The Constitution Bridge (Aka Calatrava Bridge)
It is the fourth bridge spanning across the Grand Canal, from Piazzale Roma (Car Terminal of the city) to Santa Lucia Train Station.
The bridge has been inaugurated on Sept. 11, 2008, after several years of an uneasy building and many controversies. The project is by the well known Spanish Architect Santiago Calatrava (author of some of the most interesting and attractive bridges all over the world) it was gifted…well it’ s just a way to say, to the city in 1997. Its arch is 81 meters long and the maximum height from the water is 10 meters; it is 9 meters wide on the centre and 6 on the heads.
The bridge is a very modern opera and it is harmoniously inserted in the Venetian context. The skeleton is made of steel. The steps and the parapet are made of tempered glass and Istria marble, all materials extensively used in the city.
Spectacular was the laying of the bridge, even if quite discussed, due to some controversy concerning the enormous delay and the uncontrolled raise of costs (it cost around 12,5 millions of euros).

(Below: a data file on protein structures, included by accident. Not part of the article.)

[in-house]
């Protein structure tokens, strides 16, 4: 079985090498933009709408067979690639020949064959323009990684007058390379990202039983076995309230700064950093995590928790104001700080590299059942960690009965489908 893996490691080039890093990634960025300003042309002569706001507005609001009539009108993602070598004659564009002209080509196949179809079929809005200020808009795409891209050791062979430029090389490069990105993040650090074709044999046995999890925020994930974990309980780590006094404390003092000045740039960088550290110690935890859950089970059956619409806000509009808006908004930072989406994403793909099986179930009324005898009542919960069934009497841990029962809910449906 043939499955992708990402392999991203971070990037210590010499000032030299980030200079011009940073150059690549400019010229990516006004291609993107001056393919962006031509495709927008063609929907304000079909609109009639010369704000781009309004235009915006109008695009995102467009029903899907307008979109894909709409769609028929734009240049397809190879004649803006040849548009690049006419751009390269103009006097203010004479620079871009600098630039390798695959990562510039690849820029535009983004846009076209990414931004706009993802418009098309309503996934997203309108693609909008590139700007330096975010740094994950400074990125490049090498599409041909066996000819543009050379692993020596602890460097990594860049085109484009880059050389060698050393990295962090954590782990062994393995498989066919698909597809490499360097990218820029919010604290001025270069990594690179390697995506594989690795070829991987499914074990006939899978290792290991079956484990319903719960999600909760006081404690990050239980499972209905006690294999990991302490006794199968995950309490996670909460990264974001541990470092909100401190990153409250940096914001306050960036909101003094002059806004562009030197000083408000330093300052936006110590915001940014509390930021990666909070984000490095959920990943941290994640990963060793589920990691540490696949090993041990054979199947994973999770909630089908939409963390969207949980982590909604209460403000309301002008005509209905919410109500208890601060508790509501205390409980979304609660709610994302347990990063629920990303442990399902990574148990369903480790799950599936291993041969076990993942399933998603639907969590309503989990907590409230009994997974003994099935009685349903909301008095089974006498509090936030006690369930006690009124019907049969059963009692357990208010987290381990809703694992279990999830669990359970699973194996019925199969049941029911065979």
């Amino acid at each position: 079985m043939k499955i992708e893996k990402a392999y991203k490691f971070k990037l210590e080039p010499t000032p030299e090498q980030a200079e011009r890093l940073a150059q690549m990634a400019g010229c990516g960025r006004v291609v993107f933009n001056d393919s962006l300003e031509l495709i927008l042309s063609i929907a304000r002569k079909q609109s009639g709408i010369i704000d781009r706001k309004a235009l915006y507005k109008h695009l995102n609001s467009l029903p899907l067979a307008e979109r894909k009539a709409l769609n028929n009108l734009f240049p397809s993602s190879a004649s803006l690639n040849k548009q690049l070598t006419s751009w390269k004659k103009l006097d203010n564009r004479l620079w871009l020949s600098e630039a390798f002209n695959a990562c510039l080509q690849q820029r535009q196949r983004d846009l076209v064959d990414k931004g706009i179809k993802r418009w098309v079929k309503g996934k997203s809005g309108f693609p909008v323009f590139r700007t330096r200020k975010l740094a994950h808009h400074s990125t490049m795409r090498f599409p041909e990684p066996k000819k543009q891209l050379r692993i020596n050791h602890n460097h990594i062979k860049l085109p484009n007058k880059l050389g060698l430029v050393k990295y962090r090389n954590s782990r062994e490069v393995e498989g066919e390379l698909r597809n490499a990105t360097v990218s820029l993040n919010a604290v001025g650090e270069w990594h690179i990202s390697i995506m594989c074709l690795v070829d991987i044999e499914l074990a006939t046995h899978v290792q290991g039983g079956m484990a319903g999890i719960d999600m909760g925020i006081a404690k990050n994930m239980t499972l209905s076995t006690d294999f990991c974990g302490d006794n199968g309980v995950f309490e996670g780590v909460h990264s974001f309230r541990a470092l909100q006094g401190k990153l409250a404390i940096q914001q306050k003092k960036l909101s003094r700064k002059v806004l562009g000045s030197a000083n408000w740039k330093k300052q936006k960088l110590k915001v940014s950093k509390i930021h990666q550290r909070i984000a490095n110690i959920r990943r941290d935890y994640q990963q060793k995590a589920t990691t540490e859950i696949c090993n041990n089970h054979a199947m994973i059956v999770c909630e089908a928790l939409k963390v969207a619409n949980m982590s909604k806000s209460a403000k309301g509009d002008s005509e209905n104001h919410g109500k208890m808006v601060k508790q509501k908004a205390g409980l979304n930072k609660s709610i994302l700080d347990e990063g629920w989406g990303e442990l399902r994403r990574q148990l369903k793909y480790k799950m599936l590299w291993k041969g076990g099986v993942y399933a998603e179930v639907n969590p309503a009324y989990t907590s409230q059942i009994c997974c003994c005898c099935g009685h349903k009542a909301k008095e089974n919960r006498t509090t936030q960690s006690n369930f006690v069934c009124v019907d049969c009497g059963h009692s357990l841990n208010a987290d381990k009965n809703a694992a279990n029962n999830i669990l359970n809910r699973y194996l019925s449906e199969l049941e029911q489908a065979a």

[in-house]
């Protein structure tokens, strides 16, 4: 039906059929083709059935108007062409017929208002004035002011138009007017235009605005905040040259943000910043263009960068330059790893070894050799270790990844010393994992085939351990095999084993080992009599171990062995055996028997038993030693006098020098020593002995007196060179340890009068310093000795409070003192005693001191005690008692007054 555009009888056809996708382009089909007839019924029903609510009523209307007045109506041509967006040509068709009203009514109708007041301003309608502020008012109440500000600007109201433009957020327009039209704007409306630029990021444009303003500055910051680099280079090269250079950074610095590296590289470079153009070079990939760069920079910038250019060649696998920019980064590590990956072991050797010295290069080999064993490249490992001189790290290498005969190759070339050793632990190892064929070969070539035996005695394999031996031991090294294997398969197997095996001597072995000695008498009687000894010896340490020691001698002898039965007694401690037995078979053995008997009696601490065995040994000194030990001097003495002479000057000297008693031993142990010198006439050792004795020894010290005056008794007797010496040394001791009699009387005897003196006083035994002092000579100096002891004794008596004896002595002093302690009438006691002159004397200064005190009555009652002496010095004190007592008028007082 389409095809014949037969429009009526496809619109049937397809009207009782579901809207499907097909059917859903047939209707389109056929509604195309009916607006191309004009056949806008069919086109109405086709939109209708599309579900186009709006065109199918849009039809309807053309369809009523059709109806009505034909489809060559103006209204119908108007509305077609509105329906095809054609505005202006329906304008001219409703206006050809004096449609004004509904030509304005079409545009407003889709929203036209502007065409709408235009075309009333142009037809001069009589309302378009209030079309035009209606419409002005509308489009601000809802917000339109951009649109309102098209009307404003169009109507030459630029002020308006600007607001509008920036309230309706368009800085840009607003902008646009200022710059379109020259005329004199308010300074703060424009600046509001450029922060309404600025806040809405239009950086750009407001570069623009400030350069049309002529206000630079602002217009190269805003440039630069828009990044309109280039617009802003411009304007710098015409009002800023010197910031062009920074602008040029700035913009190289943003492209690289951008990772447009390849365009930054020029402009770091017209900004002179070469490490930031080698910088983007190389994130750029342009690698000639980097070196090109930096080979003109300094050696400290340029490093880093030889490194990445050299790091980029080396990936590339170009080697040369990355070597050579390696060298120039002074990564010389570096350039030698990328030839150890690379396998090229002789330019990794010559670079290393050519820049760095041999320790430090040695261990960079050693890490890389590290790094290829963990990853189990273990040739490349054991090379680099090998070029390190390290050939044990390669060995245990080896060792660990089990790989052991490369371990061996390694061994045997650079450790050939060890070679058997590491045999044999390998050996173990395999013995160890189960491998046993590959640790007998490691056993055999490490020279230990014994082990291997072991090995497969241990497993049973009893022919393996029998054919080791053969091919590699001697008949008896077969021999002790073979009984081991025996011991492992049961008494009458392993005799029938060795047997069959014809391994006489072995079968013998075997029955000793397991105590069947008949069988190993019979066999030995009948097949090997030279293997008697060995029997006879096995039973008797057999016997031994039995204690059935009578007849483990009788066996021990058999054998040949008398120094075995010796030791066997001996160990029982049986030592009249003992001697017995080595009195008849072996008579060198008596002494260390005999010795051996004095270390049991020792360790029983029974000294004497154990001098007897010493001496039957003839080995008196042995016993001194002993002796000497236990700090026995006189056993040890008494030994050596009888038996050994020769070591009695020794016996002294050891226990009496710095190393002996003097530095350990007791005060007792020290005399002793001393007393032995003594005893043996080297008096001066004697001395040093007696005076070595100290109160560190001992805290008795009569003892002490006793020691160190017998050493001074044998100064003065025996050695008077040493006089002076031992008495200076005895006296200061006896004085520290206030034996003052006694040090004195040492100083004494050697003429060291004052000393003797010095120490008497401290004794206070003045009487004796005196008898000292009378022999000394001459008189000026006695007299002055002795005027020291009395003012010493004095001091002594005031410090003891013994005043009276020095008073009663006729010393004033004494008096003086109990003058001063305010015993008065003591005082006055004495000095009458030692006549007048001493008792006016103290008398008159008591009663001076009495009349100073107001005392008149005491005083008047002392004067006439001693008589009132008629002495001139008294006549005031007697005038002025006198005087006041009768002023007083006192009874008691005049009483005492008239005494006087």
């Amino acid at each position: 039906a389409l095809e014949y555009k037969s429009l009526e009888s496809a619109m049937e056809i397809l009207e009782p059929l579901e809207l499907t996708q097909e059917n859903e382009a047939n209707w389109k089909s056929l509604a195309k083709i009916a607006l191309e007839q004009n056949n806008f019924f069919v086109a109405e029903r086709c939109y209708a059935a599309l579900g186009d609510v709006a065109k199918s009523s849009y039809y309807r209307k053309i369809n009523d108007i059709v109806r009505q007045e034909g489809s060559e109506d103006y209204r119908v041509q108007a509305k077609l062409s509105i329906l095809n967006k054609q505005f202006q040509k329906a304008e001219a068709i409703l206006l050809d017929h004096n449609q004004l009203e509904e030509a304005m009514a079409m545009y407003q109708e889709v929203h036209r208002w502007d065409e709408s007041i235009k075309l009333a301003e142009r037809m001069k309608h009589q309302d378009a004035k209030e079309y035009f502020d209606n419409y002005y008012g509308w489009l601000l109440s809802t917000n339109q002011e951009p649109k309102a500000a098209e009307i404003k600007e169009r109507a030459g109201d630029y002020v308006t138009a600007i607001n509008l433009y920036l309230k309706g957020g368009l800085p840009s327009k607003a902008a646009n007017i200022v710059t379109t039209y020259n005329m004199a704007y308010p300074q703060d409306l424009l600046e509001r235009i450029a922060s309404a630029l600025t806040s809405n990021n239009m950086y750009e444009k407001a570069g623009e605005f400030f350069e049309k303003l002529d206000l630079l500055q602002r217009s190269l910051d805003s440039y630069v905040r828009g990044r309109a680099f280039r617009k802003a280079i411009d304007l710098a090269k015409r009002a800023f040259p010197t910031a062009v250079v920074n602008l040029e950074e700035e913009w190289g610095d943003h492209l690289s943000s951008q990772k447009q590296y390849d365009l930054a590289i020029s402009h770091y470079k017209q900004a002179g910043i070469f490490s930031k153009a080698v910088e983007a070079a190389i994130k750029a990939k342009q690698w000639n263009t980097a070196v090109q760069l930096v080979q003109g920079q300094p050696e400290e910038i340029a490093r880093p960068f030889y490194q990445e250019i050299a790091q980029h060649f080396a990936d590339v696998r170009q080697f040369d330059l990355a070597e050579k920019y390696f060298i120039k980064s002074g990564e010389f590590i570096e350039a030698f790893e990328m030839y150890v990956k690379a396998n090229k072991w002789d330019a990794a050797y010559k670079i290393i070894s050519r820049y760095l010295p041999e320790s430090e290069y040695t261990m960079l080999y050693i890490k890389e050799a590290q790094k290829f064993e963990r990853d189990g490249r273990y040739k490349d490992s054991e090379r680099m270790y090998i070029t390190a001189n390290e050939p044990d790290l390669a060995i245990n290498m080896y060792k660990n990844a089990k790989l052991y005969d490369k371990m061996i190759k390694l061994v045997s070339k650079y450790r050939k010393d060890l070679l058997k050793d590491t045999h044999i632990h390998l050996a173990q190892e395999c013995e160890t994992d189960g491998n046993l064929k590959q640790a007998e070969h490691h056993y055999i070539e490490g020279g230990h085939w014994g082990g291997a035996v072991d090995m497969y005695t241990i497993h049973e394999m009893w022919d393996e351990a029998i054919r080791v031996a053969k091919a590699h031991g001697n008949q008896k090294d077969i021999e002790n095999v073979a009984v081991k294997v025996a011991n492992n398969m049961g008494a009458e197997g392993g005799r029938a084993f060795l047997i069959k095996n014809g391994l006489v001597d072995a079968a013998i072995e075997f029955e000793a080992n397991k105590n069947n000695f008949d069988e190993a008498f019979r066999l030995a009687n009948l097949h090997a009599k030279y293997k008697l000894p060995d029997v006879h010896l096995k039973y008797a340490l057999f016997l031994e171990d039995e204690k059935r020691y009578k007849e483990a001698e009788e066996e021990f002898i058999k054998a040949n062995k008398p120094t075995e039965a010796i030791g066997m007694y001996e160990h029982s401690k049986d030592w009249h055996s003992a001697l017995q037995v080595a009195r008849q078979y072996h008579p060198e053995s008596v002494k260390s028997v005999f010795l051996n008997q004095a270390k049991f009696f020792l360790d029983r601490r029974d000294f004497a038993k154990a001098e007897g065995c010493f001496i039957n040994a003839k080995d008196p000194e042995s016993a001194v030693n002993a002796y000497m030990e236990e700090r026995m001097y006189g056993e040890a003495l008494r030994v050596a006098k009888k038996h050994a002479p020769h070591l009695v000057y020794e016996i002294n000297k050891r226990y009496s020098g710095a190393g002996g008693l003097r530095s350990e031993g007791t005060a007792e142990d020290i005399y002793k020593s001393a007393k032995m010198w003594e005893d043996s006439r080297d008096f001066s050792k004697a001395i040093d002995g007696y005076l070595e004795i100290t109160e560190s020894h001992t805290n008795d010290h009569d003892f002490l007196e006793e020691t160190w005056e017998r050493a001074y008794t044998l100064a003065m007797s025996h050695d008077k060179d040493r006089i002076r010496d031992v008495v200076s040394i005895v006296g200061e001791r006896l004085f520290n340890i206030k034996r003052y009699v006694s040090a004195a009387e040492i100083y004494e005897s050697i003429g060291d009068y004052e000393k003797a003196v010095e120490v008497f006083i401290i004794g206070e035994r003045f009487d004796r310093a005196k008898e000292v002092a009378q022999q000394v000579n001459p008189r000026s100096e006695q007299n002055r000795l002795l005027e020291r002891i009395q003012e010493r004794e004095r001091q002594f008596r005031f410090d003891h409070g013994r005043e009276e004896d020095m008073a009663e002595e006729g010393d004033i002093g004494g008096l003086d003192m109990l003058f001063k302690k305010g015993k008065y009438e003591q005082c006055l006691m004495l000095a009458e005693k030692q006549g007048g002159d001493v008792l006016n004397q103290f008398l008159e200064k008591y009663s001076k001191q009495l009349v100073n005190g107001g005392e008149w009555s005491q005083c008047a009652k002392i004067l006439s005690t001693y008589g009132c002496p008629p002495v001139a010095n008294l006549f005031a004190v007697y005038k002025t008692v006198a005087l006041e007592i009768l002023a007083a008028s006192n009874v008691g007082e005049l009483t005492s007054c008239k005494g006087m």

Works begun in 1997, and an endless series of mistakes and debates between the architect, the builders and Venice government caused the delay and its over-expense. Finally, on 28th July 2007 an enormous barge took the three parts of the bridge trough the Grand Canal to the definitive site between Santa Chiara and the Train Station, and particularly suggestive was the passage of it underneath Rialto Bridge also because there was not much space to do that..
The name “Ponte delle Costituzione” derives from the fact that the President of the Italian Republic, Giorgio Napolitano, in Venice for the celebration of the 60th anniversary of the Italian Constitution, should have inaugurated the bridge (the inauguration was cancelled due to some political opposition).